top of page

Spotlight on young siblings

Updated: Dec 2, 2021

Welcome to the first instalment in our new ‘special edition’ series of blog articles focusing on siblings.

This article not only follows up from our Sibling event in January, but it also gives you new information to help guide you through the challenges of supporting the siblings of those affected by Fragile X in your family. Here, Clare Kassa (CEO of Sibs) offers some tips for parents in supporting sibling children, and where to find additional information.

What is it like being a sibling?

Being a sibling of a brother or sister with Fragile X brings experiences which can be both good and challenging. Siblings often learn skills and develop abilities from supporting their brother or sister. This means they often show great patience and can be creative and resourceful. However, sometimes siblings might struggle a little too. Siblings at times may feel isolated, worried or lonely.

What can I do as a parent to support my sibling child?

Parents often feel worried and guilty about the impact having a disabled brother or sister might have on their sibling child. It can feel like a struggle to meet the different needs of all of the children in the family. However, there are some simple things which can help.

1. Spend time each day with siblings one to one

2. Talk about disability from an early age

3. Acknowledge negative feelings as well as the positive ones

4. Teach siblings fun activities they can do with their brother or sister

5. Give siblings choice about spending time with their brother or sister

6. Limit the type and amount of care and support that siblings do

7. Take action on issues that affect your siblings’ wellbeing and education

8. Talk to siblings in the teenage years about plans for the future

9. Give siblings permission and encouragement to enjoy and live their own lives

10. Celebrate siblings’ achievements

Where can I find information for my sibling child?

In our 20 years of supporting siblings, we have learned how important it is for children and young people to have access to good quality information. YoungSibs is our online information service for siblings aged 7-17. The website provides a range of resources including age-appropriate information on disabilities and health conditions including Fragile X, autism, ADHD and learning disabilities. There is lots of information about how to cope with sibling life at school, maintaining good mental health and tips about what siblings can do if they are worried about the future.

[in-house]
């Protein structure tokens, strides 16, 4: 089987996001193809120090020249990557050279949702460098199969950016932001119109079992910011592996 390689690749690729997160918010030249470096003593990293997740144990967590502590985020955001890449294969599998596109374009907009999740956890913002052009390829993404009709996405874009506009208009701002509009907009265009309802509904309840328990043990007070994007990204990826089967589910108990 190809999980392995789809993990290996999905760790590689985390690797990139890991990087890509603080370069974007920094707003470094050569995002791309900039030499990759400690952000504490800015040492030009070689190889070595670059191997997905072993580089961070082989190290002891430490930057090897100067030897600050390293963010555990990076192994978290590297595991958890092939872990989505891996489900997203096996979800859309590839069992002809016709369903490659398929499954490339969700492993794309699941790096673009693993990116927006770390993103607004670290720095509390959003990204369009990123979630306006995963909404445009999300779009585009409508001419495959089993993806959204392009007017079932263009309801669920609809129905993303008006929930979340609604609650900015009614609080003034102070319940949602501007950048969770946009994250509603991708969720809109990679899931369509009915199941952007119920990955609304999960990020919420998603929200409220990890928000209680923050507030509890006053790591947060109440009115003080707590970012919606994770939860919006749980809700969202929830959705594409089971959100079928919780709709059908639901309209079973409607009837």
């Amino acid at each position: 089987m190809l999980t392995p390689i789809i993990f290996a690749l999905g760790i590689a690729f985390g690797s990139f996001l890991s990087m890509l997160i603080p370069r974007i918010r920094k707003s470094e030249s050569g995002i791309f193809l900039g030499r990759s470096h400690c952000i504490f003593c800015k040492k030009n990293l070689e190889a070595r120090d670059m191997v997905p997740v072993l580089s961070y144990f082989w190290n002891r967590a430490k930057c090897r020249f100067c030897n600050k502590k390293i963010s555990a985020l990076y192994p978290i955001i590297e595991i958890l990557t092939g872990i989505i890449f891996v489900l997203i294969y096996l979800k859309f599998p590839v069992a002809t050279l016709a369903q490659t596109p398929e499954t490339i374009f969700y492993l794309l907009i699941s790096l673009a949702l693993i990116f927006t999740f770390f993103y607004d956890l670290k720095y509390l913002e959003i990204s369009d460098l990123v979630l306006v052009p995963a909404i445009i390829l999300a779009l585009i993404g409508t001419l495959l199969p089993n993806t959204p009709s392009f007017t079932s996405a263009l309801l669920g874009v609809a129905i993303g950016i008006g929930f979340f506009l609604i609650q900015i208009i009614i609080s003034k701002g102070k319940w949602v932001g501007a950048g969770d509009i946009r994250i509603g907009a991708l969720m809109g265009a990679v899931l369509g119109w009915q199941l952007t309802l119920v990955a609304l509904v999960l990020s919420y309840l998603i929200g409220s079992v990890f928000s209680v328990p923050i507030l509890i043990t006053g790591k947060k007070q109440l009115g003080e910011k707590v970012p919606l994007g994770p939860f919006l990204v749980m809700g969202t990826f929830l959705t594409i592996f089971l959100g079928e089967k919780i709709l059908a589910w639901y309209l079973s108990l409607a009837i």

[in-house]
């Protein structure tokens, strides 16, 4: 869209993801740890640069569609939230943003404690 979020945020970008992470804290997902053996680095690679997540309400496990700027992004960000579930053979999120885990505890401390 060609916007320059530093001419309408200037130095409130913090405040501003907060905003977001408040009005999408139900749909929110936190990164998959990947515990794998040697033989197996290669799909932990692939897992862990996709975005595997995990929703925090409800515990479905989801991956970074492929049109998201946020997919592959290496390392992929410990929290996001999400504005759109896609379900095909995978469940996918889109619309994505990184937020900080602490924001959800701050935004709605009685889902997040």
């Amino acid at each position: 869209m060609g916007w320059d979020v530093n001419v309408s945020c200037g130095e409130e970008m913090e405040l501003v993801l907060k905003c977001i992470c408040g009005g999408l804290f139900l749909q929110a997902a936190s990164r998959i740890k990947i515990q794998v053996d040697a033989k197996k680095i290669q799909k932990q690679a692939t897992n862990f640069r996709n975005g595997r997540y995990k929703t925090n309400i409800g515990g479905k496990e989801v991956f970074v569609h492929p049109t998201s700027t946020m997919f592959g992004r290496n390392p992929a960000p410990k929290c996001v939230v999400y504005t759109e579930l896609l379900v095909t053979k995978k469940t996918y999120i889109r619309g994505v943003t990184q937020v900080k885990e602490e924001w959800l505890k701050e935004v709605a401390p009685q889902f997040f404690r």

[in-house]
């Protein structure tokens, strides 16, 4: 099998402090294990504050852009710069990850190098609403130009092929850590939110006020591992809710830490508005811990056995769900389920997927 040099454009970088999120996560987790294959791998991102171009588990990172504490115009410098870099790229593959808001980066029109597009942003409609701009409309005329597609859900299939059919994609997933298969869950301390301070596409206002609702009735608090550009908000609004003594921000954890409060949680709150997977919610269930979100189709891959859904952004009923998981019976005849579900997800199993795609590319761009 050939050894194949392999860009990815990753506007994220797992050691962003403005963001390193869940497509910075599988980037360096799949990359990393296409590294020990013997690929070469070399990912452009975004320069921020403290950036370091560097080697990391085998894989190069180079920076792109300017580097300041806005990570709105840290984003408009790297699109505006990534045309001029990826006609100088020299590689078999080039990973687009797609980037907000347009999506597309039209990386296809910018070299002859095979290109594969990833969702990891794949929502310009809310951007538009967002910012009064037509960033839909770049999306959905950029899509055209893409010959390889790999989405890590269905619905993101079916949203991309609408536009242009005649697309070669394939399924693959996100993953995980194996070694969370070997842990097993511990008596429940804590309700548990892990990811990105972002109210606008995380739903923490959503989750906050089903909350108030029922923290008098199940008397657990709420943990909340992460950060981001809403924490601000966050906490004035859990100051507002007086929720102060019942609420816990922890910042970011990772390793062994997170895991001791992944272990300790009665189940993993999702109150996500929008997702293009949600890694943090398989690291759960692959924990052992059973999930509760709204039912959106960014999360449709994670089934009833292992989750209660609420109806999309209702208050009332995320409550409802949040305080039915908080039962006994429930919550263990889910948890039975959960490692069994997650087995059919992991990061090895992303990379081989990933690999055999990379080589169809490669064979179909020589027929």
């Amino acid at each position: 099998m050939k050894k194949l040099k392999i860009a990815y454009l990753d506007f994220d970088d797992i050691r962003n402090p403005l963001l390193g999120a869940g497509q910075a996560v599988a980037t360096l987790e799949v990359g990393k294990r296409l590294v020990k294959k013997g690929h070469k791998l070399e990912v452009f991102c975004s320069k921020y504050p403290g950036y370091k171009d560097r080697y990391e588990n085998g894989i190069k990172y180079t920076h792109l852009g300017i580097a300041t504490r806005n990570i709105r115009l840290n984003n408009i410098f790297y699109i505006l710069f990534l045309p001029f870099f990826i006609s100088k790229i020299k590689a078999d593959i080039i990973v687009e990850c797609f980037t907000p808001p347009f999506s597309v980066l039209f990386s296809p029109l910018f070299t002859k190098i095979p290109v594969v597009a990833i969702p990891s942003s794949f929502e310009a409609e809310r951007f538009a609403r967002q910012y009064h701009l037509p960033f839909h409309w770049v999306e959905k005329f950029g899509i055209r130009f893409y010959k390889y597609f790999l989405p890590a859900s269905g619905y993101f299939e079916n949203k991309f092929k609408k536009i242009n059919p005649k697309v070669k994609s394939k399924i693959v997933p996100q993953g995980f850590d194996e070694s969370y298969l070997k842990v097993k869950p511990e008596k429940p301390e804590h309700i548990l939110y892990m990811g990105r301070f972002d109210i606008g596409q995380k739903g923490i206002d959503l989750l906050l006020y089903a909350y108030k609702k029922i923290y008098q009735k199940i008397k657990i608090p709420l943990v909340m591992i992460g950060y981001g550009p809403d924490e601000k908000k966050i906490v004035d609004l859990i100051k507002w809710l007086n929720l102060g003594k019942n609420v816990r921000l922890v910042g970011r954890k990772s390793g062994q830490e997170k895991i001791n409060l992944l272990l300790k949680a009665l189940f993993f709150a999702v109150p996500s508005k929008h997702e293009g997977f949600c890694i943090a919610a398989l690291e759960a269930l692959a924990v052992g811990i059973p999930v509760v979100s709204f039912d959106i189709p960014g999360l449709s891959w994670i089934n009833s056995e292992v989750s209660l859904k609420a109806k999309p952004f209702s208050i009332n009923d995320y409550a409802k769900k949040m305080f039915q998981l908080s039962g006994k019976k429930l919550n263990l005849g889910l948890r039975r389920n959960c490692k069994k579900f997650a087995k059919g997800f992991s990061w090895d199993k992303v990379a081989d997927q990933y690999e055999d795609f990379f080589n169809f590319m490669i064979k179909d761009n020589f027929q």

Importantly, there is also information about finding ways to develop positive relationships with their brothers and sisters. Sibs also writes monthly blogs for children on relevant topics such as celebrating family occasions, changing schools or learning about new diagnoses. There is also the opportunity for siblings to write to a sibling advisor with any specific worries or problems, receiving a personalised response from the Sibs Team.

What other support is available?

Having opportunities for siblings to meet other siblings like them is a valuable source of support and comfort for siblings. Some siblings attend local sibling support groups, some children receive support from young carer services and others have the opportunity to meet other siblings through local and national events for families of disabled children. It is crucial for siblings to know they are not alone! Sibs has also developed Sibs Talk, an intervention for primary school aged children. Sibs also works to train professionals wishing to set up sibling support groups.

Sibs is the UK charity supporting brothers and sisters of disabled children and adults and provides support to siblings across the lifespan.

Survey for siblings

Sibs have set up a new survey for parents of young siblings on some of the challenges they are facing in this latest lockdown. You can access the survey here.

Clare Kassa, CEO, Sibs


bottom of page